Specifying considerations for Undercounter Warewashers

Undercounter warewashers can include a variety of features, including built-in electric booster heaters, top-mounted slide-out controls, larger door openings, double-wall construction, fully automatic wash and rinse cycles, touch-panel control systems with digital displays and diagnostics, and extended and shortened wash cycles, to name a few. Wash requirements will vary, depending on the operation’s cleaning needs, volume and space.

Here, James Camacho, principal at Atlanta-based Camacho Associates, Inc., provides details on what operators need to know to properly specify this equipment.

  • Assess the incoming water temperature to determine if the unit requires a booster heater. Water needs to be at 180 degrees F to properly sanitize items during the final rinse cycle. If water is at 140 degrees F, a 40-degree rise booster heater becomes necessary. Foodservice consultants will typically specify a 70-degree booster heater to ensure the proper water temperature.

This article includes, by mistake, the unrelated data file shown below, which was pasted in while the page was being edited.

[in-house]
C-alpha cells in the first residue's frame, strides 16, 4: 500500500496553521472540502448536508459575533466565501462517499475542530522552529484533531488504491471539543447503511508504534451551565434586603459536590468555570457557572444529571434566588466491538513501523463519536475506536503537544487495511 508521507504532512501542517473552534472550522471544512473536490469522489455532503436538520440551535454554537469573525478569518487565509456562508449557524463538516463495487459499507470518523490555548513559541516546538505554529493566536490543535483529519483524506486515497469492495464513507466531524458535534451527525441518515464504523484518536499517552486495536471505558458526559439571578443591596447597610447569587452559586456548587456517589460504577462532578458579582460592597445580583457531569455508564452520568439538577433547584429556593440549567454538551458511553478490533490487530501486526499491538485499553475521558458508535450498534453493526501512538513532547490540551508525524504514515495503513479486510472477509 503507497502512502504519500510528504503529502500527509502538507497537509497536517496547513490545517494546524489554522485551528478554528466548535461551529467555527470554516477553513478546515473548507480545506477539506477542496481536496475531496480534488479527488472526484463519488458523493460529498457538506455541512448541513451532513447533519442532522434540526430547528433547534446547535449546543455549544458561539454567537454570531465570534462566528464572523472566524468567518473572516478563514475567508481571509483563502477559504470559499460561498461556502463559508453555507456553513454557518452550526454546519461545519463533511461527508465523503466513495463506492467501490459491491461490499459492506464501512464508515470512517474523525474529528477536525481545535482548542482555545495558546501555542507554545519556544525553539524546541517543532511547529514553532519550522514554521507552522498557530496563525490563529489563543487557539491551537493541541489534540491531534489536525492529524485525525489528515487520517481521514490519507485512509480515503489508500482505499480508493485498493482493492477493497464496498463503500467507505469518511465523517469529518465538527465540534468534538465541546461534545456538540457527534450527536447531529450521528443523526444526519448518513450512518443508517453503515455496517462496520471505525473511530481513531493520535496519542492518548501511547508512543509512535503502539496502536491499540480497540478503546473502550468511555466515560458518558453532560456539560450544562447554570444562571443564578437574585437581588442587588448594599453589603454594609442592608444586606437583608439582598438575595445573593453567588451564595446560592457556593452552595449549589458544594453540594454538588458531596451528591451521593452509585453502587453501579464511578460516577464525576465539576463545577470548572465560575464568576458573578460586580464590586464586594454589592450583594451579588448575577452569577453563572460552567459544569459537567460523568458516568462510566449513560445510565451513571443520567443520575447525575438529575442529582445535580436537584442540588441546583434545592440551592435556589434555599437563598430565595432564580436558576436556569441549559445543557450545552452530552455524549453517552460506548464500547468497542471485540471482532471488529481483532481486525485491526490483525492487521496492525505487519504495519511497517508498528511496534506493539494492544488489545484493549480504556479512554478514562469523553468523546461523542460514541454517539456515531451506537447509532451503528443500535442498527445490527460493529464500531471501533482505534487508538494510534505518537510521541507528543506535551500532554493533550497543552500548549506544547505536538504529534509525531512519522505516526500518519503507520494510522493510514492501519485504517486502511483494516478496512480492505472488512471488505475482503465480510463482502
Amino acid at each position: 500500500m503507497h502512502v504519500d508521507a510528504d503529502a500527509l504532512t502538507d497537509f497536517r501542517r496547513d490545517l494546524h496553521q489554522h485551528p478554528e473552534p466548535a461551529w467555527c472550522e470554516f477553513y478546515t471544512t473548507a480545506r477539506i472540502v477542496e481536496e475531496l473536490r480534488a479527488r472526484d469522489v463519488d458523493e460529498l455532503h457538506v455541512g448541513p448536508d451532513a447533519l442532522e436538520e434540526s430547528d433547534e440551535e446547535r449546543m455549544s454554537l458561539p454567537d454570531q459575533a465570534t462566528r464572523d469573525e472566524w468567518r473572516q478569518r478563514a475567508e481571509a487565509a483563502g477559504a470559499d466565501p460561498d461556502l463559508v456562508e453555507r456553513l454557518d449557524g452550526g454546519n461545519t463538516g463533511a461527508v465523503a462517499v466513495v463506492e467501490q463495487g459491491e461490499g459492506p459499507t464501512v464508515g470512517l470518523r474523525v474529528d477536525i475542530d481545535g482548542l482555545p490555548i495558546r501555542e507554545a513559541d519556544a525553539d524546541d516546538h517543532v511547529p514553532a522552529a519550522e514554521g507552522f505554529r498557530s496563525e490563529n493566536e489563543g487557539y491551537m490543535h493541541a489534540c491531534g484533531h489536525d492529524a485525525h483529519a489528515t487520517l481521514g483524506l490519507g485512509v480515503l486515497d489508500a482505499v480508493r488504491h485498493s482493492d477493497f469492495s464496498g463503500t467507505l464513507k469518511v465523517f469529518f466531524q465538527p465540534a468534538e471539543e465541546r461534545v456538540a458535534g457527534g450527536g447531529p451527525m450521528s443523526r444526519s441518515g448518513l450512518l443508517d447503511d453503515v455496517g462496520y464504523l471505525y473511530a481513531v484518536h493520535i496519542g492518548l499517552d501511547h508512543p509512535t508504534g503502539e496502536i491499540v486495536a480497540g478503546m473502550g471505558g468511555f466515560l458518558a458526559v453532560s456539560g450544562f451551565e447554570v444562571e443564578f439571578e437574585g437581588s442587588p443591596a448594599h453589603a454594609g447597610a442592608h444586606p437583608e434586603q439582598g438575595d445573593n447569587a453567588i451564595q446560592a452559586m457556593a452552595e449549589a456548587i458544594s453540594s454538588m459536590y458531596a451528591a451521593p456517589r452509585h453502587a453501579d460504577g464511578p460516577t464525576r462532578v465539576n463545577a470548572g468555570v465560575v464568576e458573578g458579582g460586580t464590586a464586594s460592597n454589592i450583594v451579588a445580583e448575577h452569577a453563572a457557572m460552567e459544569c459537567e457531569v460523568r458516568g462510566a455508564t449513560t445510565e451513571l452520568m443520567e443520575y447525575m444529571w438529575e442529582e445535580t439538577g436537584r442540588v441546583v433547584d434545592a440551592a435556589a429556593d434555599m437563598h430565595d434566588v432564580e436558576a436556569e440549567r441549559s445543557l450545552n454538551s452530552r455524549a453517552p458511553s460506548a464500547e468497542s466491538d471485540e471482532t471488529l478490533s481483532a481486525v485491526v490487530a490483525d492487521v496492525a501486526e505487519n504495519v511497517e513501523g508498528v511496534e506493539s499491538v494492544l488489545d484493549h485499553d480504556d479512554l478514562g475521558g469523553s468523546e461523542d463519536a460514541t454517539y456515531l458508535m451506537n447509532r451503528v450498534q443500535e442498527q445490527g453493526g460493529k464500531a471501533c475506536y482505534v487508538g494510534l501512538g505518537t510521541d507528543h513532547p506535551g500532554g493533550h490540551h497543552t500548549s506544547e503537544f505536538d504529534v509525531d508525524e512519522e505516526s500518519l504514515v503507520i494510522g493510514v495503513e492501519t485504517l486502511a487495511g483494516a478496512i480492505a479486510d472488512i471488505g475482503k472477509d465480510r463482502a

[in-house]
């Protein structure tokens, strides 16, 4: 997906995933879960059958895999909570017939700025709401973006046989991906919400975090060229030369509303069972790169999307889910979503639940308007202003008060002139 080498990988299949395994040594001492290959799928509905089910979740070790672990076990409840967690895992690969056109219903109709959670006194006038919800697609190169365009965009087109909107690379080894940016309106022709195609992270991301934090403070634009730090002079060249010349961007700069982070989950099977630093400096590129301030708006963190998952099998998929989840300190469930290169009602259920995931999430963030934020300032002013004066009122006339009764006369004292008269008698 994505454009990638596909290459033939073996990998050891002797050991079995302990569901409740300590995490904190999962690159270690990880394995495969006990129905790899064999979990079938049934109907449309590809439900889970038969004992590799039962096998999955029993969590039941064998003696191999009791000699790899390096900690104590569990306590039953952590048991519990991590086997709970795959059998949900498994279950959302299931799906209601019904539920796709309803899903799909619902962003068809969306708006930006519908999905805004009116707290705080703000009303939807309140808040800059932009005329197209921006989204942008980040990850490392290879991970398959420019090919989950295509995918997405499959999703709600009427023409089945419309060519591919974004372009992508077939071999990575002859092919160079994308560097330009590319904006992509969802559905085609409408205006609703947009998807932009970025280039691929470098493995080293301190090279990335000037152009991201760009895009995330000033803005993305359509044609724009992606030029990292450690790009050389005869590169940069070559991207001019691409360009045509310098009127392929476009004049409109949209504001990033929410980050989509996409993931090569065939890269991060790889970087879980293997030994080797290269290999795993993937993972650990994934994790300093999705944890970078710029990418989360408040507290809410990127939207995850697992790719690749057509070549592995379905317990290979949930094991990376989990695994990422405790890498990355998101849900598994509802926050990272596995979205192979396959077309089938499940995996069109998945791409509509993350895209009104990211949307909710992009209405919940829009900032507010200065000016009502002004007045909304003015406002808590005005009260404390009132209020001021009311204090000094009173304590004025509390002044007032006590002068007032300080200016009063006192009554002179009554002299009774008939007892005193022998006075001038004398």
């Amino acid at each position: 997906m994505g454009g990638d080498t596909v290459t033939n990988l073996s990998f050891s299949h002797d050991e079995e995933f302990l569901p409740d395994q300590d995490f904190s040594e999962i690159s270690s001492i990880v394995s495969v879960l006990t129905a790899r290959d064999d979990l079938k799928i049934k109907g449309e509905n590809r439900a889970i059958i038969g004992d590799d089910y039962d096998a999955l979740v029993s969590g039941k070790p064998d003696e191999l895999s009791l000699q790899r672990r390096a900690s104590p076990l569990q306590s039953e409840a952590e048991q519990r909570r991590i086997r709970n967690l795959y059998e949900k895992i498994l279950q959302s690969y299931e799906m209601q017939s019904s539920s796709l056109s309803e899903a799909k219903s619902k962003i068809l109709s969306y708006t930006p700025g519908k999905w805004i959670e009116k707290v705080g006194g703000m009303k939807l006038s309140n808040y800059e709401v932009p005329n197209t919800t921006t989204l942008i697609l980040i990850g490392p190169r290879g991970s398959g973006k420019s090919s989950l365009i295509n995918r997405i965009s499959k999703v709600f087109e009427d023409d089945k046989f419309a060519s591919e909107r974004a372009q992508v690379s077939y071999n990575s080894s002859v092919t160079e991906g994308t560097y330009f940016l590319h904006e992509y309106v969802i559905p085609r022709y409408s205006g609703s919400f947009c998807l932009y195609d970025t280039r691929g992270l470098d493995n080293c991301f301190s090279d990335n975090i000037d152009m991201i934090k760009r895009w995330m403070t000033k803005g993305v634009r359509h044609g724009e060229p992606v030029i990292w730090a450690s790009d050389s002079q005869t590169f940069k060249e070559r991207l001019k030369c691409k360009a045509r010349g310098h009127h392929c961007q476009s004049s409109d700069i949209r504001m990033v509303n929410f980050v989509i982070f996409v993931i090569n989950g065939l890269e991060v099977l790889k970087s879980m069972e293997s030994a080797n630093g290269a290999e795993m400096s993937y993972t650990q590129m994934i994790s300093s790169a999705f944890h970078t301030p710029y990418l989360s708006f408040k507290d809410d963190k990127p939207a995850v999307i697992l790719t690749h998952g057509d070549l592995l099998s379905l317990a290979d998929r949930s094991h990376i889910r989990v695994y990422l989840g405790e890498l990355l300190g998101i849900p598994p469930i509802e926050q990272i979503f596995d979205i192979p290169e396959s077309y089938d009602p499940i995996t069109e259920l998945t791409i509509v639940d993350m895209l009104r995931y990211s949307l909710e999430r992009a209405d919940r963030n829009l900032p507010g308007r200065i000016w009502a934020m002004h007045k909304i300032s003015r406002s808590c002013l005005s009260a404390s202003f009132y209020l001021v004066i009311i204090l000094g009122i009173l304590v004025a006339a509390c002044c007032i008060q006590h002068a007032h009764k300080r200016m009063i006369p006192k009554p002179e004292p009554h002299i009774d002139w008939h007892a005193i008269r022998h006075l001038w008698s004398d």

• For operations that lack hot water capability, specify low-temp warewashers. In this case, the washing water temperature should be between 120 degrees F and 140 degrees F.
  • Operators should determine the durability of the items being washed. Some warewashers produce as much as 20 pounds of pressure, which can cause water to shoot up hard enough to break glassware. A soft start feature begins cycles with more gentle water pressure that builds up more gradually. This may be necessary to prevent breakage of glassware and other delicate items.
  • Silverware typically requires higher water pressure for proper cleaning. With most warewashers, operators will need to pull out baskets, shake them and run them through a second time. Keep this in mind when choosing a unit.
  • Consider the operation’s volume in relation to the warewasher’s turnaround time. Warewasher cycles can vary from as short as 90 seconds to as long as 2½ minutes, depending on the model.
  • For warewashing areas near the dining room, a unit with added insulation can provide quieter operation.
  • From an ergonomic perspective, warewasher stands make it easier to get racks in and out without the user having to bend over as far.
  • Another consideration related to warewasher use is storing the soap and chemical bottles, which may require as much as 12 inches of space. Ideally, it’s best to allocate an area close to the unit for easier accessibility. Some units come with a cabinet underneath for added storage space.
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